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AT LACMA Mon 7.13.2015

Shooting A Meth Lab With Cartel Land’s Matthew Heineman

Matthew Heineman was facing a dilemma. It was fall of 2014 and the Escape Fire director was sitting on a goldmine of material for his new documentary Cartel Land. With just weeks left before the Sundance Film Festival submission deadline, and with more than five hundred hours of footage to sort through, Heineman could either wait for a later festival—or embark on what he called a “crazy experiment” and hire a team of editors to cut around the clock.

Those who saw Cartel Land last Thursday at Film Independent at LACMA know Heineman’s not one to shy way from a challenging situation. “So we had three editors come on board. And I cut myself a little bit,” said Heineman who was also a his own cinematographer. “We all kind of left our egos at the door, divided and conquered.”

And how did they keep all of those creative voices on the same page under such tight time constraints? According to Heineman, a mantra. “The mantra every day,” said the director, “was ‘let’s let the audience go on the same journey I went on.’”

And what a journey it was.

Cartel Land tells the story of two vigilante groups on either side of the US-Mexico border who declare war on the Mexican drug cartels. Heineman sits shotgun for all of the action. In one moment, he’s too busy dodging gunfire to adjust the iris on the camera. In the next, he’s in the back of a van next to a gunman with a captive in a headlock. In still another scene, a young woman looks directly into the camera and talks about the experience of seeing family members brutally murdered in front of her.

LOS ANGELES, CA - JULY 09: Documentary filmmaker Matthew Heineman (L) and Film Independent at LACMA film curator Elvis Mitchell attend the Film Independent at LACMA screening of "Cartel Land" at the Bing Theatre at LACMA on July 9, 2015 in Los Angeles, California. (Photo by Amanda Edwards/WireImage)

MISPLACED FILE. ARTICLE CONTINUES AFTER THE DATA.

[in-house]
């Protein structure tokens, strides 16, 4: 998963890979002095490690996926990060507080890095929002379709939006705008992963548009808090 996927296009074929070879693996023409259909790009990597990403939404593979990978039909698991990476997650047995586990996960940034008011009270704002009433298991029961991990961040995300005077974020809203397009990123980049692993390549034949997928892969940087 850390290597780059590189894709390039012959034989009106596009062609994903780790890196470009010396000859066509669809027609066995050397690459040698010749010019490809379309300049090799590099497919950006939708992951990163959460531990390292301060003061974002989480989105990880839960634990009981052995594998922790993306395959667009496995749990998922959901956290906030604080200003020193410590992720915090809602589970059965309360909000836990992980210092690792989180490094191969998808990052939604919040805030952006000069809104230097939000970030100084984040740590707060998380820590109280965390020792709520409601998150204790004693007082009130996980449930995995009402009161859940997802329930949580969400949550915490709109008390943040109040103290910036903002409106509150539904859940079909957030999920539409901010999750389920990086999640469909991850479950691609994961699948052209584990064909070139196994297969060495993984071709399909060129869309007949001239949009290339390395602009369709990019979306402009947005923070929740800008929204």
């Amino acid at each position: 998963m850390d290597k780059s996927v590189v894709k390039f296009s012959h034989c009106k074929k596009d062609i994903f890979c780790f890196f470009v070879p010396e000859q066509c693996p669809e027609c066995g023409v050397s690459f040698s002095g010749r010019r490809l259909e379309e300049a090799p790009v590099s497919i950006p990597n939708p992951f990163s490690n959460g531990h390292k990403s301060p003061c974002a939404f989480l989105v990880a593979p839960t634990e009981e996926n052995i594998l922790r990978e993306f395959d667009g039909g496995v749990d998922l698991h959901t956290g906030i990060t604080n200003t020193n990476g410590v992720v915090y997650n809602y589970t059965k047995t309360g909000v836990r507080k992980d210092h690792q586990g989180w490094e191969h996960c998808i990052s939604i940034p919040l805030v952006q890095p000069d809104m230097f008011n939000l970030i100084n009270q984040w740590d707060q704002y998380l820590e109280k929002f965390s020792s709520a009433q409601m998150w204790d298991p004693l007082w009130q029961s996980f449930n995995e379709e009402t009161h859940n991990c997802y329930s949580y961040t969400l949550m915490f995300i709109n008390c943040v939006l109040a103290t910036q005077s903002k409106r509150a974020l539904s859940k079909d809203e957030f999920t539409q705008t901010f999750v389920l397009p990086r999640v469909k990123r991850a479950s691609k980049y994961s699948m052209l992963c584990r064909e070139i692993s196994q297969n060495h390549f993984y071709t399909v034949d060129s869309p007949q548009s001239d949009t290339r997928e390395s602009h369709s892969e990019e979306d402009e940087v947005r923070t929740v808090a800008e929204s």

Film Independent Curator Elvis Mitchell, who moderated the Q&A that followed Thursday’s screening, described the film as combining “the density of real journalism” with “the momentum of a thriller.”

Heineman said his goal from the beginning was to fully immerse himself in his subject, even if—and maybe especially if—that meant putting himself in danger.

“I really didn’t want to come into this film and put a nice, neat little box around the characters,” he said. “I think it’s really hard to talk about them unless you’ve experienced what they’re going through. And that’s what I wanted to do… I wanted to take this issue out of the headlines and put myself right in the center of what’s happening.”

Heineman continued: “Every day you open a paper in Mexico there’s horrific photos. I really wanted to…see how this was affecting everyday people. And the response of everyday people to rise up and fight back.”

Heineman’s other major goal was more specific—and even more of a challenge.

“I’d always wanted to shoot in a meth lab,” said Heineman to laughter from the crowd. “Is that funny?”

For Heineman, it was a crucial part of the story: “Most of the meth we consume here in the US comes from Mexico. Most of that, from Michoacán [the Mexican state in which much of Cartel Land takes place]. It was an incredibly important part of the story, and every shoot I would ask someone, ‘Hey, do you know somebody who knows somebody who knows somebody?’ We invested so much time trying to get into a lab, and I gave up on it after four or five months because I didn’t think it was going to happen.”

But then he got the call.

“It was on one of our last shoots, one of those days where nothing was going right. Our car broke down up in the mountains in a really dangerous area. Then we got a call saying, ‘Be in this town square at 6:00 pm and you’re in. We drove to the town square and a group of masked men drove us through towns and smaller towns and fields and smaller fields and stopped… Another car drove at us, and they led us into the forest.”

After months of waiting, and all of the protocol of setting up the meeting, (Heineman’s rule was he didn’t want to be thrown in the trunk; the cartel members’ rule was they wanted their faces covered), Heineman had a stomach-turning realization.

“I had dreamed of shooting this scene for so long. I’ve never seen Breaking Bad, but I’d certainly envisioned this halogen-lit trailer,” he said. “And I get out there and it’s this dense forest with the sun down. And I don’t shoot with lights.”

So in that black night, Heineman did what good documentarians do: he watched and waited.

“And the head chef starts showing me around the process of cooking meth with his little flashlight. And it’s with that flashlight that I lit the scene.”

Heineman didn’t say why the cartel finally relented and let him film them cooking meth, which became the opening sequence of the movie. But he said he thought a lot of the access he was granted stemmed from shared conviction with his subjects.

“They were risking their lives to fight for what they believe in, and they were dying, some of them, to do so. And I was tagging along with them. So I think there was a level of respect from the good guys and the bad guys—with quotes—that I was there documenting this story, documenting what was really happening.”

Cartel Land is now playing in select cities. Check here to find a screening near you.

Tom Sveen / Film Independent Blogger


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